Until next time, glow mamas.

With love,

Bunny x
More information and support for PND can be found by visiting:


  • Jo

    *hugs* Bunny x
    “I’m fine,” I said, “I’m just tired.” – I sat down with the GP in October 2015 and said exactly this line. I think being tired makes it hard for us Mum’s to decide if we are really “fine”, glad we both have good men in our lives (both big and little men) who let us know they are worried and usher us off to the GP.

    The best thing I found was making that first move to the doctor – life has been getting better and better since

  • Danielle Nicole

    Hey Mama, I just stumbled across your blog and found this post. You’re so strong for going to get help – and so strong for talking and writing about it. When I went through it with my first son in 2010, we didn’t talk about it enough and I didn’t know what it was, or that I could get help or even that it happened to mums that weren’t me! It’s so great that we’re more open about it, and other mums don’t have to look hard to find support, to see that it’s ok, that there is a light at the end of the tunnel and that asking for help is the most super-mum thing we can do!

    I started my blog for the same reasons you did – to give myself something outside of mum-ing and I can relate to so much of what you’ve written! I can’t wait to read more.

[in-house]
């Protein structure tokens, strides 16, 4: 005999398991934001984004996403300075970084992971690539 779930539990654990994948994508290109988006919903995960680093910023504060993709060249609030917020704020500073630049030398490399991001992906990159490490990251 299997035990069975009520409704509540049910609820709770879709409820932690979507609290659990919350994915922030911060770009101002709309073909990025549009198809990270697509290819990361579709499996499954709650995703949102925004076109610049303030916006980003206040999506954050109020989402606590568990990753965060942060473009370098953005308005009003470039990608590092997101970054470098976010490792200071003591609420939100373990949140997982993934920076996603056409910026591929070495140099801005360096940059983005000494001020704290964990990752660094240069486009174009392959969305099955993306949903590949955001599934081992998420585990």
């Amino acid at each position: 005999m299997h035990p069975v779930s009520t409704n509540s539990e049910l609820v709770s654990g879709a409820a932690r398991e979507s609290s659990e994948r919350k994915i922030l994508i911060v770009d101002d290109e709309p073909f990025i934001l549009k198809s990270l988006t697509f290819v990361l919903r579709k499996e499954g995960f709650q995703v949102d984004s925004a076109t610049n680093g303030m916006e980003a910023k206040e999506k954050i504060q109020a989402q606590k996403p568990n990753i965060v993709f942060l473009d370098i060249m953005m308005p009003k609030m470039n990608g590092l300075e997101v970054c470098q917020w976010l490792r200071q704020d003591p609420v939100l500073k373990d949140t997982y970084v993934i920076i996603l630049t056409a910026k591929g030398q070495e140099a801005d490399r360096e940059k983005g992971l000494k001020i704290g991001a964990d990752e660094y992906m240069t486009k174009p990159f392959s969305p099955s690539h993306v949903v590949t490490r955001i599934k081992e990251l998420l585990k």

It sounds like you’re doing an incredible job with both your little men <3
    So much love xxx

    • glowmamanz

      That’s so kind of you to say Danielle!! I’m so sorry you had to struggle alone – it’s definitely not an easy road. You must be one strong mama ❤

  • cs2hlife

    Thank you for sharing your story on PND. Me myself i tried to deny having PND for as long as I could but then it came a day where i told myself i can’t hide it anymore, i needed to scream it out loud to everyone to know because it was killing me inside to always having to pretend everything is ok when in reality everything wasn’t ok.

    Like you i was afraid to say it and kept writing on my phone over and over again the way i would tell my family and friends about having PND. I would be crying while trying to figure a way to write it because i was scared they wouldn’t understand and that people would judge me as a bad mom for having PND. What made me able to say it and also to start my own blog was mum’s like you, who were able to share their story to the world. These type of blog have given me the strength i needed to finally admit it to myself and to the world about suffering from PND. Thank you for sharing your personal experience on PND and i’m nominating you for the Liebster Award xx

    • glowmamanz

      Thank you so much for commenting and sharing your story as well x

      Isn’t it amazing how similar our stories are, and how so many other women and men are going through the same emotional journeys and struggles, yet we still have such difficulty talking about it? I’m so glad that we’re starting to change things by speaking out xx I hope you’re doing amazingly now! And thank you so much for the nomination, that’s super kind of you!

      • cs2hlife

        Yes, so true that it is difficult to speak about something that the society find taboo. And true that by talking about it we are starting to change how society and people perceive things. Thank you for your sweet words, hope you are doing better as well and if you ever needed someone to talk to i’ll be happy❤️